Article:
The story relocates the titular Shoresy to Sudbury, with no real mention or story arch coming over from Letterkenny.
What: Miniseries, 6 episodes, 30 mins.
When: May 13, new episode every Friday
Why you should watch: The team that explains Canada to the planet through Letterkenny takes a deeper dive into the world of small-town hockey with hilarious spinoff series that’s both brilliant and brainless at the same time. Strong female and Indigenous characters hint at bigger ideas here.
The Kids In the Hall’s new series is not the only huge news in Canadian comedy today. The brilliant folks behind Letterkenny are also launching a new show. The new spinoff series, titled Shoresy, lands on on Crave on Friday the 13, and it’s at least as smart and funny as its predecessor.
The Letterkenny team has created a hilarious spinoff that digs deep into the world of small-town hockey but provides great Indigenous and female characters along the way. The show manages to be super smart and dumb as fuck all at the same time.
The story relocates the titular Shoresy to Sudbury, with no real mention or story arch coming over from Letterkenny. Shoresy was a character whose face remained unseen, played by the series creator, Jered Keeso, who also played Letterkenny lead Wayne on camera.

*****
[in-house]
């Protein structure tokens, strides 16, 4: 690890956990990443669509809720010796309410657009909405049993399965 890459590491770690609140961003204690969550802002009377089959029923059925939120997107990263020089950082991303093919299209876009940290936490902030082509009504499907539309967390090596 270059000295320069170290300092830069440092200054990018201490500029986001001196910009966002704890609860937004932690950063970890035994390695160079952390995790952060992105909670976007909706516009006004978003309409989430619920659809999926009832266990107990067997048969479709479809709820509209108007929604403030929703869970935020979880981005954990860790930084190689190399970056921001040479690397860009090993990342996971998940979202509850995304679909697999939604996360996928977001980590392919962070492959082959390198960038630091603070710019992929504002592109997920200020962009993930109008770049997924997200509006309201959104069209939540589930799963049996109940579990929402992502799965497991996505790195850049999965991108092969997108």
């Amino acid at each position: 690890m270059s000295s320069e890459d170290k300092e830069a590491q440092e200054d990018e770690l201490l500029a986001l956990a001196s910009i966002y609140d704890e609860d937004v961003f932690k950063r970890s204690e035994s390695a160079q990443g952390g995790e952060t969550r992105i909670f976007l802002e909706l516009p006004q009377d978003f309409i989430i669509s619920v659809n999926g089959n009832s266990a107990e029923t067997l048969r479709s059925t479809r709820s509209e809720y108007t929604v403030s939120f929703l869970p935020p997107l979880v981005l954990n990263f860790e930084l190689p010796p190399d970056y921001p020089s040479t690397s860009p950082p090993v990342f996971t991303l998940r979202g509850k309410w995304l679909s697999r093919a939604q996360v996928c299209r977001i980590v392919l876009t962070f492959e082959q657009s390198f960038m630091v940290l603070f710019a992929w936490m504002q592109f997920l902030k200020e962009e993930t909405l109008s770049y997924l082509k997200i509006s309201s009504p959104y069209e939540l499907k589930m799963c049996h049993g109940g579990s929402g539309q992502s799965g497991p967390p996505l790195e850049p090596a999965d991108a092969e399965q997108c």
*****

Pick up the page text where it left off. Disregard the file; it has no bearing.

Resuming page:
But Shoresy really stands on its own, a fast-paced show that also just lopes along like an aimless dude looking for fun. While many films and shows have attempted to authentically depict hockey and its culture, they often seem stiff, awkward and too polite. Shoresy is none of these, with its bro-lovin’ vibe, smart-assed chirps, inherent violence and contrasting grace all resonating with me, a committed Beer league hockey player.
Kesso as Shoresy is both charming and oafish: he tears up at “O Canada” but will say horrendous things about an unfortunate’s mother to his face. I can’t determine which of my Black Stokes teammates — my rec team — he reminds me of most, Casino, Big Country, Shorty, probably pieces of all of them. There’s something Canadian about the self-effacing comedy, nobody is immune to getting chirped and everyone is taken down a peg, one of the fundamental roles of humour.
The female characters on the show don’t take any shit and are uniformly strong, smart, independent and credible. Buried under the laughs and sometimes crude jokes is a refreshing story of female empowerment.
Indigenous characters are equally strong, even revelatory for some Canadians not used to multi-dimensional depictions of First Nations roles. Look for the repeated line from the show, “Tough Native is redundant” on T-shirts this summer. Jordan and Brandon Nolan — the hockey-playing sons of former NHL coach Ted Nolan, the only Indigenous person to ever coach in the league — are among the solid Indigenous cast members.
Harlan Blayne Kytwayhat subtly plays Shoresy’s best buddy, though he too is not immune to cutting quips from his pal.
Shoresy is one of the best new shows on television, a solid comedy offering more than its sometime crude jokes might, at first, suggest. The Letterkenny crew just got back from a tour of sold-out shows in the U.S., there’s no reason to believe the Shorsey cast won’t be at least as successful with their new take on life in Canada.
Look for an upcoming feature interview with Shoresy stars Harlan Blayne Kytwayhat and Tasya Teles in the June print issue of NEXT Magazine and online here.